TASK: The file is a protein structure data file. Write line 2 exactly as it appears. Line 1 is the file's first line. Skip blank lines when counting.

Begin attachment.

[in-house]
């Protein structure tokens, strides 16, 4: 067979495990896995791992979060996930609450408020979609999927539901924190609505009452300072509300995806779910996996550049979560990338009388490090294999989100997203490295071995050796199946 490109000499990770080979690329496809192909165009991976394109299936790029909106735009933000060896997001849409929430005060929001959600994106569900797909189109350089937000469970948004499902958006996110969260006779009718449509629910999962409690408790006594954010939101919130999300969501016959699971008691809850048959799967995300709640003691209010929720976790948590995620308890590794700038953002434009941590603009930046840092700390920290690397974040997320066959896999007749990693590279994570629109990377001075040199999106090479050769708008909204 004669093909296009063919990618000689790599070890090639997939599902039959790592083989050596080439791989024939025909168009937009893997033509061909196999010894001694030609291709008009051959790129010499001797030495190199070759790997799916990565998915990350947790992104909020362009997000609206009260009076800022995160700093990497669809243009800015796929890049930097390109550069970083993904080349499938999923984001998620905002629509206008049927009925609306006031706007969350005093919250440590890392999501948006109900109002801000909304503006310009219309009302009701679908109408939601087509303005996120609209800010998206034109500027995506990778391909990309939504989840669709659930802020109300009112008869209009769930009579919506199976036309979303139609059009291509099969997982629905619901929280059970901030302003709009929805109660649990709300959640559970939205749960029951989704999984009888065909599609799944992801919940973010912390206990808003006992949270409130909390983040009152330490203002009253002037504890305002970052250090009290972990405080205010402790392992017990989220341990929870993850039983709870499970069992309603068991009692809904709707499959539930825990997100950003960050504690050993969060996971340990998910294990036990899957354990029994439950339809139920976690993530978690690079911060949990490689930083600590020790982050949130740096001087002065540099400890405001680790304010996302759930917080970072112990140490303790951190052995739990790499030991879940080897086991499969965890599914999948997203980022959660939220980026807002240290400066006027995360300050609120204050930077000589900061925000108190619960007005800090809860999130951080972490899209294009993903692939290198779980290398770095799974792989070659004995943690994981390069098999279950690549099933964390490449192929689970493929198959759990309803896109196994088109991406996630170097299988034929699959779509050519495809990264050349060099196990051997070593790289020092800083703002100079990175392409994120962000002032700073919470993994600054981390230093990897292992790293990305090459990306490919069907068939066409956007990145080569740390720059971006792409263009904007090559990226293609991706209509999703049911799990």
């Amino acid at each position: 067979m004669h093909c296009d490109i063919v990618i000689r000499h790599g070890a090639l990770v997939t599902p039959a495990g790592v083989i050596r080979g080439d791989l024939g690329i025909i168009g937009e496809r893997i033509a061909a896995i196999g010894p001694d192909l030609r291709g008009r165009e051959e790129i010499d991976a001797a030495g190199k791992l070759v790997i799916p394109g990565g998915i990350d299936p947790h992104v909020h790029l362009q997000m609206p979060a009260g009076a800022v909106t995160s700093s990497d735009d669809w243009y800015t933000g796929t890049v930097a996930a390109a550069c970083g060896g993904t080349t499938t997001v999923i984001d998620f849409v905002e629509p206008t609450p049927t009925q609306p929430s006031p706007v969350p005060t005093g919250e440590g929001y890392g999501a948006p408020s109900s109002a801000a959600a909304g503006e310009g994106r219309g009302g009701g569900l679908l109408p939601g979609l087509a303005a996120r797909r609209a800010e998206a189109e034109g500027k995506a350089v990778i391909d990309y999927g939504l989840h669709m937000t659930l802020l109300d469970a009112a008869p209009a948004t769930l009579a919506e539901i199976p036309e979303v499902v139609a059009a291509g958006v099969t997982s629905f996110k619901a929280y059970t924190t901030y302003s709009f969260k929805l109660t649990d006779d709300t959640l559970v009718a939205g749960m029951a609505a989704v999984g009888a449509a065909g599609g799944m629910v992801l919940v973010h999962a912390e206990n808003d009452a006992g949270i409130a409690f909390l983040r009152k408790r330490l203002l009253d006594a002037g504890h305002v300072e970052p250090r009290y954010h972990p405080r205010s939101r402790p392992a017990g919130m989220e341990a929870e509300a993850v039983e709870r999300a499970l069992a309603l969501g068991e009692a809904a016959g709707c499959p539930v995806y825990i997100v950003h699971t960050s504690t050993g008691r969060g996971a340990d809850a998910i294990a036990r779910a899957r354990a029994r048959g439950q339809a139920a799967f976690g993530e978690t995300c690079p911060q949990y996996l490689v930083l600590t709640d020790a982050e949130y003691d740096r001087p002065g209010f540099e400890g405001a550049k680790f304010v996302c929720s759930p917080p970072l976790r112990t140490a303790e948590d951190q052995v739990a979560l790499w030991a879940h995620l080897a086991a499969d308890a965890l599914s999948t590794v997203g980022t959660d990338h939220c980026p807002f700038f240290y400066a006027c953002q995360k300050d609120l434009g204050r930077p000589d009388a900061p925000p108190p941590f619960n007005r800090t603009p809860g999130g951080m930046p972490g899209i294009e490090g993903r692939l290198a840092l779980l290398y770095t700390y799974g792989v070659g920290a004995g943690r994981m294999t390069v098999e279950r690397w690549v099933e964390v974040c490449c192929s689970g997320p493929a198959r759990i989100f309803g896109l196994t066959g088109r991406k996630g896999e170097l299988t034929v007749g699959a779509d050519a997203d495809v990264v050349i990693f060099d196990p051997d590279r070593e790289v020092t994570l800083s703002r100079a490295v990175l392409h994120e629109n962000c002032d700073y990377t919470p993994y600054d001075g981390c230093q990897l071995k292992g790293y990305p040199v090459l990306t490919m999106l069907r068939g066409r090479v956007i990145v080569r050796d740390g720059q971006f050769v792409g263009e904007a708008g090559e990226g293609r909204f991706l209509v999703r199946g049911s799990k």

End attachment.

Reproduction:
């Protein structure tokens, strides 16, 4: 067979495990896995791992979060996930609450408020979609999927539901924190609505009452300072509300995806779910996996550049979560990338009388490090294999989100997203490295071995050796199946 490109000499990770080979690329496809192909165009991976394109299936790029909106735009933000060896997001849409929430005060929001959600994106569900797909189109350089937000469970948004499902958006996110969260006779009718449509629910999962409690408790006594954010939101919130999300969501016959699971008691809850048959799967995300709640003691209010929720976790948590995620308890590794700038953002434009941590603009930046840092700390920290690397974040997320066959896999007749990693590279994570629109990377001075040199999106090479050769708008909204 004669093909296009063919990618000689790599070890090639997939599902039959790592083989050596080439791989024939025909168009937009893997033509061909196999010894001694030609291709008009051959790129010499001797030495190199070759790997799916990565998915990350947790992104909020362009997000609206009260009076800022995160700093990497669809243009800015796929890049930097390109550069970083993904080349499938999923984001998620905002629509206008049927009925609306006031706007969350005093919250440590890392999501948006109900109002801000909304503006310009219309009302009701679908109408939601087509303005996120609209800010998206034109500027995506990778391909990309939504989840669709659930802020109300009112008869209009769930009579919506199976036309979303139609059009291509099969997982629905619901929280059970901030302003709009929805109660649990709300959640559970939205749960029951989704999984009888065909599609799944992801919940973010912390206990808003006992949270409130909390983040009152330490203002009253002037504890305002970052250090009290972990405080205010402790392992017990989220341990929870993850039983709870499970069992309603068991009692809904709707499959539930825990997100950003960050504690050993969060996971340990998910294990036990899957354990029994439950339809139920976690993530978690690079911060949990490689930083600590020790982050949130740096001087002065540099400890405001680790304010996302759930917080970072112990140490303790951190052995739990790499030991879940080897086991499969965890599914999948997203980022959660939220980026807002240290400066006027995360300050609120204050930077000589900061925000108190619960007005800090809860999130951080972490899209294009993903692939290198779980290398770095799974792989070659004995943690994981390069098999279950690549099933964390490449192929689970493929198959759990309803896109196994088109991406996630170097299988034929699959779509050519495809990264050349060099196990051997070593790289020092800083703002100079990175392409994120962000002032700073919470993994600054981390230093990897292992790293990305090459990306490919069907068939066409956007990145080569740390720059971006792409263009904007090559990226293609991706209509999703049911799990």